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Keeping It Friendly: The Friend Zone

Keeping it Friendly

It’s the understatement of the year to say that dating is hard. There’s always a tangled web of social norms and expectations that you have to wade through to get to your desired relationship goals. Before you even get to the point of worrying over silly things like when to text back or who should pay for the first date, you have to find someone who likes you as much as you like them, which is deceptively tricky. I think it’s fair to say that we’ve all been in a situation where we like someone who doesn’t feel the same way or, on the other side of it, there’s someone who has strong feelings for us that we just can’t return. From this conundrum arises the ambiguous entity known as the Friend Zone.

People get “friend zoned” when the person they have romantic feelings for prefers to keep the relationship platonic, opting to stay “just friends.” There are several reasons why people end up here. Maybe one person doesn’t realize the other’s romantic intentions, or maybe they simply don’t feel the same way. Whatever the reason may be, there’s something that everyone should understand: whatever side of the friend zone you are on, it’s not something you should feel bad about.

I have been in situations where guys have asked me out but I opted to keep it friendly. In some of these scenarios, my friends or even some of the guy’s friends called me out for being “rude” or “arrogant” for turning down a “really nice guy.” My first reaction was to wonder if they were right. There wasn’t anything fundamentally wrong with the people who asked me out, I just didn’t think we would be a good fit. I have learned something: you don’t need a reason to say no, and you shouldn’t feel guilty about it either.

There are hundreds upon hundreds of reasons why someone wouldn’t want a relationship, and all of them are valid. In the end, it’s your choice, and it’s best to be honest with your feelings immediately instead of ignoring your intuition and regretting it later. Remember that you don’t owe anyone romance or sex just because they are nice to you. Anyone who treats you well just because they expect something in return probably isn’t the type of person you want to be involved with anyway. As long as you remain respectful, a truly nice person wouldn’t harass you about your decision. Beyond that, if they really respected you for who you are, they wouldn’t decline your offer to just be friends. Friendships are strong, meaningful bonds, and they tend to be more significant than romantic relationships in the long run. Some of the closest friendships may even end up producing long-lasting romances, but that’s definitely not an obligation.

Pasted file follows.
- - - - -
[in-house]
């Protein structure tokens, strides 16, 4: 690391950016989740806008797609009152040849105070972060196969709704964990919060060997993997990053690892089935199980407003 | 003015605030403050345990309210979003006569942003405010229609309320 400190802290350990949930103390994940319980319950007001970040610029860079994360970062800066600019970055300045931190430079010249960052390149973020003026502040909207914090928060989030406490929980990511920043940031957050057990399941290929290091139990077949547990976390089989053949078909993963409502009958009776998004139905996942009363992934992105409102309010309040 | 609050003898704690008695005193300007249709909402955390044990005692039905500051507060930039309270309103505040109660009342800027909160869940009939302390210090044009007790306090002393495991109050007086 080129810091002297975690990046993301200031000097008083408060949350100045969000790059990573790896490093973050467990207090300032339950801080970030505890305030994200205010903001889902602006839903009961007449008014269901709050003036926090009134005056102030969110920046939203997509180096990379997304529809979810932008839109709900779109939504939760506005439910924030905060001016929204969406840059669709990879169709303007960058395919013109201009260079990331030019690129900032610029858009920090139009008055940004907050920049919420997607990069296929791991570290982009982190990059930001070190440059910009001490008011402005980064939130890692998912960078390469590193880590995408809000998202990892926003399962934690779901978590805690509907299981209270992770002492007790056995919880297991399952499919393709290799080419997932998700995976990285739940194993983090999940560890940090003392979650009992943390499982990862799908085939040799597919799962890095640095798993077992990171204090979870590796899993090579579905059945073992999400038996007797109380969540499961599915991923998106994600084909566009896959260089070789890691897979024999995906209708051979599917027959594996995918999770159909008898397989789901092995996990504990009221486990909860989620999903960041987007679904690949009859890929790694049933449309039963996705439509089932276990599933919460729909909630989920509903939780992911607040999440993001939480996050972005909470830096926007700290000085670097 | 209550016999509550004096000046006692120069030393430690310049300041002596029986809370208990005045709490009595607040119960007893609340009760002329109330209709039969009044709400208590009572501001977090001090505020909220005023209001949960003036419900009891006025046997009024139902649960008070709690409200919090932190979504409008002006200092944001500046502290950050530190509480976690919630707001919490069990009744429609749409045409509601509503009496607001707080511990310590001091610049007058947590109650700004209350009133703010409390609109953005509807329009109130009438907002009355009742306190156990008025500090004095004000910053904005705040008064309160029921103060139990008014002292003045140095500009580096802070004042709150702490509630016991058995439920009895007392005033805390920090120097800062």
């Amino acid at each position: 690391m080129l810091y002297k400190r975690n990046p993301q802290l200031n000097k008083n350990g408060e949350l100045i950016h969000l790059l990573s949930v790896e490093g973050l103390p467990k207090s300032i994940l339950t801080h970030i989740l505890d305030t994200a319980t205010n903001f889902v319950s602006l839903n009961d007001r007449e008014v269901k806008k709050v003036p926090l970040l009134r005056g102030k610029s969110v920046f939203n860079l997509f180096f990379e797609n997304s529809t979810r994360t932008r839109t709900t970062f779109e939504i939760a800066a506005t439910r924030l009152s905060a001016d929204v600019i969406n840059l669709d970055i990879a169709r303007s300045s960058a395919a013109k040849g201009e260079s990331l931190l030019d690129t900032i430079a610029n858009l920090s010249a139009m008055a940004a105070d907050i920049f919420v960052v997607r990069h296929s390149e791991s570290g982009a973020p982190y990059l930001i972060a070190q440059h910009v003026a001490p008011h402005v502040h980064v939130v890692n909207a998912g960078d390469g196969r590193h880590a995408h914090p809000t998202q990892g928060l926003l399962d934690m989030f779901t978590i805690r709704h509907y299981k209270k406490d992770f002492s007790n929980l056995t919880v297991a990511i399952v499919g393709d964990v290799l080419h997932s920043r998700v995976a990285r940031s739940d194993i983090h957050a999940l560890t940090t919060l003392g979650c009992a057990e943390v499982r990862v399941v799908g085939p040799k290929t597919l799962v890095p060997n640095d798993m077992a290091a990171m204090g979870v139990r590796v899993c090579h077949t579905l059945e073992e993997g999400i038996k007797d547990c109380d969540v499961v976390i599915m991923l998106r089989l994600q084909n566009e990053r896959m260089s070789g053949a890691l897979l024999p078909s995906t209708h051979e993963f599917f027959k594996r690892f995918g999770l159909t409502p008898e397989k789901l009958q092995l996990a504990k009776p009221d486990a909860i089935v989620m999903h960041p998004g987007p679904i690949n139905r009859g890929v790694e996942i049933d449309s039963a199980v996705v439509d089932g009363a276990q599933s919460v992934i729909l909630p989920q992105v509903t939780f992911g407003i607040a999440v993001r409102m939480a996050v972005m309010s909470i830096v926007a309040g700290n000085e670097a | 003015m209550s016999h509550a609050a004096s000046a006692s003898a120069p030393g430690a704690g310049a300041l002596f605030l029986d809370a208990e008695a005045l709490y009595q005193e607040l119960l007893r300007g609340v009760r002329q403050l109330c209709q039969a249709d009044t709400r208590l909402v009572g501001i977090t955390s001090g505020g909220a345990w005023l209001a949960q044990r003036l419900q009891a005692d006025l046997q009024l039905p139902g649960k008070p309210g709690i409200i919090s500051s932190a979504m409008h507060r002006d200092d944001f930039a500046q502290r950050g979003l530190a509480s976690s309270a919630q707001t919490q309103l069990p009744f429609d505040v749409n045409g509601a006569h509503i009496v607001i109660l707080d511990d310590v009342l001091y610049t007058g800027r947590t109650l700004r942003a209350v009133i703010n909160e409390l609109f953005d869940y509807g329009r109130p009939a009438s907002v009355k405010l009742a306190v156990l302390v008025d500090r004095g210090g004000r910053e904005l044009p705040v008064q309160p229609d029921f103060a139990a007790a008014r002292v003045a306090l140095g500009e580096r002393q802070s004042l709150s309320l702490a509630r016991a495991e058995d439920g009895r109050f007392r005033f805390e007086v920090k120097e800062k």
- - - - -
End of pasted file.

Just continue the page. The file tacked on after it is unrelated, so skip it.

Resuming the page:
Sometimes people would rather sever a relationship than keep it platonic, and that’s okay too, as long as they are courteous and honest about it. It takes a lot of courage to admit romantic intentions, so it’s important to understand that it’s hard to ignore hurt feelings or bruised egos. Whatever happens, remember that you shouldn’t feel bad about saying no, and you shouldn’t let anyone treat you badly because of it.

Conversely, I have had crushes on guys who preferred to remain friends. So believe me, I understand what it’s like to be on the other side. It hurts, but the best advice I can give is to follow the golden rule and treat that person the way you would want to be treated in that situation. Do your best to be graceful in the face of rejection, and remember that you didn’t fail in any way as a person. Don’t become spiteful because they said no, and don’t hold it against them if they decide to date other people. If keeping it platonic fills you with agony, then feel free to distance yourself from the friendship. Be true to yourself, and remember that you deserve to do whatever it takes to feel happy and loved.

If there’s any parting wisdom that I can give, it’s to remind you how awesome friendship can be. Absolutely everyone has something valuable to offer in a friendship, and there’s an infinite amount of happiness and positivity that you can receive from all potential friends. Simply put, friendship is a form of love, and even if it might not be the type of love that you both initially wanted, it’s better than no love at all.

 

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